Tuesday, 31 August 2010

Footwork experimentation

So I just finished decorating a pair of shoes I promised my sister for her birthday.  It's the second pair I've done but the first shoes I did in Permanent Marker and there were a couple of problems with it as a medium, so this time I tried painting it on in Indian Ink instead.  Here's the breakdown now that I've finished them:

Permanent marker
+ Lots of different sized pens means a lot of precision and detail, so you can do some really fine work.
+ Easy to apply crisp lines
+ Hard to spill, or get on other stuff accidentally
- Limited range of colours (unless you are rich and can afford posh ones)
- Comes off/fades if you wash them -as I discovered after some guy trod on mine and I had to give them a rinse.  Yes there are tutorials all over the internet on sealing permanent marker drawings into clothing, but most of them involve heat and it's very difficult to iron a shoe.

+ An absolute devil to get out of any kind of textile, which in this case is a good thing, providing it's good quality ink.  I'm hoping it will stand up to a few gentle hand washes,
+ Soaks into the fabric, meaning it won't sit on the surface and crack when the shoe bends.
- Needs to be applied with a brush, which makes it hard to do a lot of detail and fine lines.
- When it soaks in it can spread a little
- Reacts differently to different fabrics.  You'll see this on the shoes.  On the canvas the ink stays pretty much where you put it, but cotton, such as on the seams and hems round the ankle of the shoes, soaks it up so the colour will shoot round it or soak through to the inside.  This is not necessarly a problem but needs to be known about so you can plan your work.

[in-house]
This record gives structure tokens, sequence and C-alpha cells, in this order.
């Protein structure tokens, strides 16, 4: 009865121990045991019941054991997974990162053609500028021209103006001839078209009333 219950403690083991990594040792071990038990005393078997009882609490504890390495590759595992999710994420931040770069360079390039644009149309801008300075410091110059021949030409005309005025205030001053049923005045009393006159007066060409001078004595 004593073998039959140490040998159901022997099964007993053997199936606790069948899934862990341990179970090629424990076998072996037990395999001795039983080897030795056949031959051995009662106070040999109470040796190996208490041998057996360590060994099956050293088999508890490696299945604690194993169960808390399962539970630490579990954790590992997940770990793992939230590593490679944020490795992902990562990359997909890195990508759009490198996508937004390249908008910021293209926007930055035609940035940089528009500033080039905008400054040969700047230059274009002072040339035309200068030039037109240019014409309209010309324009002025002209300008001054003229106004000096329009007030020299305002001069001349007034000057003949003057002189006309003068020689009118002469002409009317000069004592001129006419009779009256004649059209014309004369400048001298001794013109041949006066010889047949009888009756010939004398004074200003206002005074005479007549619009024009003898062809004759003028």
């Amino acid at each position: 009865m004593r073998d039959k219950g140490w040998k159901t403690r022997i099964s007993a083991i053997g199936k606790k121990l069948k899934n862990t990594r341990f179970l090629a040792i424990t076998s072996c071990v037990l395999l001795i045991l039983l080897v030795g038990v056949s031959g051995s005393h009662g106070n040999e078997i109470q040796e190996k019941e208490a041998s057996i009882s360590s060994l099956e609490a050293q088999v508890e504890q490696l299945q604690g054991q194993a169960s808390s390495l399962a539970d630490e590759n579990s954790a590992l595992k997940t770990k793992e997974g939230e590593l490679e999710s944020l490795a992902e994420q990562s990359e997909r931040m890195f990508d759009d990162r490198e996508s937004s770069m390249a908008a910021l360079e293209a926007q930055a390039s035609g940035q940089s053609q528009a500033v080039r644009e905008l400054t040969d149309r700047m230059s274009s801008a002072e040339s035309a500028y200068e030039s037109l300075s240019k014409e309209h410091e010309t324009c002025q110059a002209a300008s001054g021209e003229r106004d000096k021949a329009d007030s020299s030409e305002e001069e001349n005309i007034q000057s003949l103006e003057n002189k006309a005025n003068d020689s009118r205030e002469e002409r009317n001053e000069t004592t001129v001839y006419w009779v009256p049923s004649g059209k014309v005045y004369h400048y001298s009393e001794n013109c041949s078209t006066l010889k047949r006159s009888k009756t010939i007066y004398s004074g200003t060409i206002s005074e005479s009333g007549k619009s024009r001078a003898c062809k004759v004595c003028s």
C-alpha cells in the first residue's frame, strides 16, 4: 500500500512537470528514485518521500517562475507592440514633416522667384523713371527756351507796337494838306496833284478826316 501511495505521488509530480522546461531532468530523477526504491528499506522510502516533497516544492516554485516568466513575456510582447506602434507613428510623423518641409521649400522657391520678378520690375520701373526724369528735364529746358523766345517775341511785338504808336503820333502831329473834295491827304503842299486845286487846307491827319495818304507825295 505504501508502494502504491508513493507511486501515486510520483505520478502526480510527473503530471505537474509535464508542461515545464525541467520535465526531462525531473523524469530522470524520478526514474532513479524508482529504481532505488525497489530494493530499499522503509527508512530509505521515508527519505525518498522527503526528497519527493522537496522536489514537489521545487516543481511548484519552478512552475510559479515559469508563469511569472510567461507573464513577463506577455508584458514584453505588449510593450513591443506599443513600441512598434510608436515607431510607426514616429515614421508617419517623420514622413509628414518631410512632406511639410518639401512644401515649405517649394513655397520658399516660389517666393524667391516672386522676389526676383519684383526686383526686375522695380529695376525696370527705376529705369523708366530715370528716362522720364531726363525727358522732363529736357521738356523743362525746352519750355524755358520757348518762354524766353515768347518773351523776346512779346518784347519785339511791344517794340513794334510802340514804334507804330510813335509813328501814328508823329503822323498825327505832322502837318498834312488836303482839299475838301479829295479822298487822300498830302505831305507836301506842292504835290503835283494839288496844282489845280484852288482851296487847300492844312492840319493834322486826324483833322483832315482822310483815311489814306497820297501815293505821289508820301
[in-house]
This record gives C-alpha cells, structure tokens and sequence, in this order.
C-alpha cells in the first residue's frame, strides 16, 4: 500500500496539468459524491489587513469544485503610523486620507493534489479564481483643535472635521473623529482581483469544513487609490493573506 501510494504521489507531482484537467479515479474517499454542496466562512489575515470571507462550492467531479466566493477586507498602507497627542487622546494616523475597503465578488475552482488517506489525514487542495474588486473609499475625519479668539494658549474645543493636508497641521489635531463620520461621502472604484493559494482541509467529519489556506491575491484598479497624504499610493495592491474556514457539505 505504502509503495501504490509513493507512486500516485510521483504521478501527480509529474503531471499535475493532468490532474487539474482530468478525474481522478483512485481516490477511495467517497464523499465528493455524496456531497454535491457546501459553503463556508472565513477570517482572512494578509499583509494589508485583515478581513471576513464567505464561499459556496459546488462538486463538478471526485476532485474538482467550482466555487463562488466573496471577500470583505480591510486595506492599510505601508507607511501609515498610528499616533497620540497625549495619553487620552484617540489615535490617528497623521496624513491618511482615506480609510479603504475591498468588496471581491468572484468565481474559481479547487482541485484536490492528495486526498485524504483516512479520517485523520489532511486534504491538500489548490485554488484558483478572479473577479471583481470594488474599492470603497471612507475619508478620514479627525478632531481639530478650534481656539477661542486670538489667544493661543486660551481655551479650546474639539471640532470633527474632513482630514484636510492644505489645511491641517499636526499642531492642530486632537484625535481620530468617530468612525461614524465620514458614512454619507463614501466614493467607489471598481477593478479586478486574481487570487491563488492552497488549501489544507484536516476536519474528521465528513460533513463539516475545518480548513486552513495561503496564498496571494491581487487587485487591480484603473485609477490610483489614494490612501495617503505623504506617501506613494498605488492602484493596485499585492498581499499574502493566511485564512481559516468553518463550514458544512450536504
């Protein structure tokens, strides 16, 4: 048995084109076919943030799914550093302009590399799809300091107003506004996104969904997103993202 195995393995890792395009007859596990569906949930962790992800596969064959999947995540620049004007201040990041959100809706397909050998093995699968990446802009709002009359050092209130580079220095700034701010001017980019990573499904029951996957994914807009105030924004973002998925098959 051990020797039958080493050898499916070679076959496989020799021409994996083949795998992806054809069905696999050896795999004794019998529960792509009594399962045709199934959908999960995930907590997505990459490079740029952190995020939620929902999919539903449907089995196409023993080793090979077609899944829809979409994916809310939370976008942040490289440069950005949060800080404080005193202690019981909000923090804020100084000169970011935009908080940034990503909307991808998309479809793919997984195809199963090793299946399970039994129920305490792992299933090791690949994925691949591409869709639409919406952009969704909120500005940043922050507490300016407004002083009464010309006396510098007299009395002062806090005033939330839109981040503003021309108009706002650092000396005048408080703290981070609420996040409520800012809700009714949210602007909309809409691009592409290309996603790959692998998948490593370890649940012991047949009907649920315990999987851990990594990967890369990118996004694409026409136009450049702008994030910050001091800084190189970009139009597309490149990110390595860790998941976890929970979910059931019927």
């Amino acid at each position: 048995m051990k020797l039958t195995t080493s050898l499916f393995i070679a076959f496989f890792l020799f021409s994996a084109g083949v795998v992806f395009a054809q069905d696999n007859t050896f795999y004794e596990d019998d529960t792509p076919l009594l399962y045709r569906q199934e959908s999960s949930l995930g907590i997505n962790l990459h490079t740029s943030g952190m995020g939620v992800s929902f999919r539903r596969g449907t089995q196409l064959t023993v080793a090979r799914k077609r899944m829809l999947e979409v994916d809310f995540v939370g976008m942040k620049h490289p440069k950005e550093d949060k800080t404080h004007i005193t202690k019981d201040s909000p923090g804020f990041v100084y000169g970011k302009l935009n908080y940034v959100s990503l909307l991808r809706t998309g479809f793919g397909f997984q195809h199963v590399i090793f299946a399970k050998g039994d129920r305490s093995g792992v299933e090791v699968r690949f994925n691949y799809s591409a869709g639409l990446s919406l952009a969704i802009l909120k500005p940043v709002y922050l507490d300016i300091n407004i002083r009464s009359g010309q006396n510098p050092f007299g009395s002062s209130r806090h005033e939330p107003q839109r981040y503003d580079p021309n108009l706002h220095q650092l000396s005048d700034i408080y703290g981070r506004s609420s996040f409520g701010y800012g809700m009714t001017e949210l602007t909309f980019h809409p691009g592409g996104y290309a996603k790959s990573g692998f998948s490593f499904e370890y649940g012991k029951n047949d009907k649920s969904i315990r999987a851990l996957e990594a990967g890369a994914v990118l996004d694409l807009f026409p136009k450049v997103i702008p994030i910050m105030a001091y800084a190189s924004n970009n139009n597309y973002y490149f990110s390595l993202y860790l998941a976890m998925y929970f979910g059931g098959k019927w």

Anyway, here are the shoes:

She chose the design, and I think she probably based them off the shoes I did for myself, which is why there's a Day shoe and a Night shoe.  I love having a mismatched pair like that.   As you can (hopefully) tell it's a group of little autumn hedgehogs, having some fun before going to curl up for the winter.  Because who doesn't love anthropomorphic forest critters!!
This time round I made the design a lot simpler and less cluttered.  Like I said, I love my own shoes, but they really only work in close-up, since I put a LOT of stuff on them.  And surely you want other people to be able to admire your fine footwear without the aid of a maginifying glass, right? 
I was a bit worried that they'd look empty, but when you're standing up looking down at them, the balance is just about right.

I've stuck to black ink so far for reasons of time, money and... I just think it looks good. It can be easy to get carried away with elaborate colour schemes (especially when you're me) and just make a jumble of it.  I saw some painted shoes at a market that didn't look good at all, partly because people use bottle-colours rather than mixing their own, or they just haven't got a tone or colour palette worked out beforehand.  Also the trouble of controlling wet media on fabric pops up again, and the more colours you have going on, the easier is is to make mistakes you can't fix. That said, I'd love to start introducing some colour on the theoretical 'next pair' now I've had a couple of goes.

They took an evening to do, 2-3 hours per shoe.

And, for comparison, here are the first pair I did, the ones in permanent pen.  I de-saturated it to make up for the horrible tint my old digital camera put on it, but they are just black and white too.

See what I mean?  They are more 'me' (by which I mean weirder and with no unifying theme so a big jumble), and have more fine detail, but from far away it's all a bit busy, and as I said, the ink faded when I washed them.  See the mud mark on the toe?  Some guy stepped on my foot, on their first outing too!  Not that I care, I did those shoes for ME and I still love them.  They don't even fit any more and I can't bring myself to throw them away.  I love the way the monster is split across the two shoes, and the little lizards on the toe of the Day shoe.

I see positives and negatives on both ink and pen, but the positive for both is that the canvas soaks it up, stopping it from cracking as the shoe bends and flexes.  I want to try acrylic paint, for the colour more than anything else, but my worry is that as the shoe bends (especially as fabric shoes are so soft), the dried acrylic will crack and split so I may have to look into some kind of medium to get round that

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